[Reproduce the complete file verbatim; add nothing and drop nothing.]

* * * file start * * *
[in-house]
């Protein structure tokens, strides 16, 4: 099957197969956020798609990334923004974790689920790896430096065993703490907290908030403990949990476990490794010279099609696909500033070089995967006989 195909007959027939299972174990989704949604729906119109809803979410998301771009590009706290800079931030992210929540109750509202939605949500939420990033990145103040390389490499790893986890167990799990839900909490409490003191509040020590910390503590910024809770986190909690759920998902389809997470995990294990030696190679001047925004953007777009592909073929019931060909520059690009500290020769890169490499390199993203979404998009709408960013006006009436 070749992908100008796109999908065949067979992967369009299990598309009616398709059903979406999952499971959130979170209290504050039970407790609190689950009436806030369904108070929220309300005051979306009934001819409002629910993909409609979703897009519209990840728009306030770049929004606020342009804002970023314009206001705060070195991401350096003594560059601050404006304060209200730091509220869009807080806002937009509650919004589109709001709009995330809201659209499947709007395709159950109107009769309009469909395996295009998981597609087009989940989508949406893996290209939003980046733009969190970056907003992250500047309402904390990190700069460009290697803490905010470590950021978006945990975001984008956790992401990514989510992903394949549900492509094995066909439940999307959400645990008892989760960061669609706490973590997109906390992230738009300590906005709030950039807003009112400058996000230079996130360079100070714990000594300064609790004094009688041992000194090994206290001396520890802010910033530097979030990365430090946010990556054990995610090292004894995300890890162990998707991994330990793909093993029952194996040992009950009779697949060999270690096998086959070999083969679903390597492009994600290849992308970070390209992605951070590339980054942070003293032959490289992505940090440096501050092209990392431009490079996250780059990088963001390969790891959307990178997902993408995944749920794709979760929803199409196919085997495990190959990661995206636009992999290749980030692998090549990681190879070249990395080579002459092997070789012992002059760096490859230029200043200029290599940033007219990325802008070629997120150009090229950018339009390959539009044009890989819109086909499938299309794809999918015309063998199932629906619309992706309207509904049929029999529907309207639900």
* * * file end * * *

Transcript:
[in-house]
């Protein structure tokens, strides 16, 4: 099957197969956020798609990334923004974790689920790896430096065993703490907290908030403990949990476990490794010279099609696909500033070089995967006989 195909007959027939299972174990989704949604729906119109809803979410998301771009590009706290800079931030992210929540109750509202939605949500939420990033990145103040390389490499790893986890167990799990839900909490409490003191509040020590910390503590910024809770986190909690759920998902389809997470995990294990030696190679001047925004953007777009592909073929019931060909520059690009500290020769890169490499390199993203979404998009709408960013006006009436 070749992908100008796109999908065949067979992967369009299990598309009616398709059903979406999952499971959130979170209290504050039970407790609190689950009436806030369904108070929220309300005051979306009934001819409002629910993909409609979703897009519209990840728009306030770049929004606020342009804002970023314009206001705060070195991401350096003594560059601050404006304060209200730091509220869009807080806002937009509650919004589109709001709009995330809201659209499947709007395709159950109107009769309009469909395996295009998981597609087009989940989508949406893996290209939003980046733009969190970056907003992250500047309402904390990190700069460009290697803490905010470590950021978006945990975001984008956790992401990514989510992903394949549900492509094995066909439940999307959400645990008892989760960061669609706490973590997109906390992230738009300590906005709030950039807003009112400058996000230079996130360079100070714990000594300064609790004094009688041992000194090994206290001396520890802010910033530097979030990365430090946010990556054990995610090292004894995300890890162990998707991994330990793909093993029952194996040992009950009779697949060999270690096998086959070999083969679903390597492009994600290849992308970070390209992605951070590339980054942070003293032959490289992505940090440096501050092209990392431009490079996250780059990088963001390969790891959307990178997902993408995944749920794709979760929803199409196919085997495990190959990661995206636009992999290749980030692998090549990681190879070249990395080579002459092997070789012992002059760096490859230029200043200029290599940033007219990325802008070629997120150009090229950018339009390959539009044009890989819109086909499938299309794809999918015309063998199932629906619309992706309207509904049929029999529907309207639900």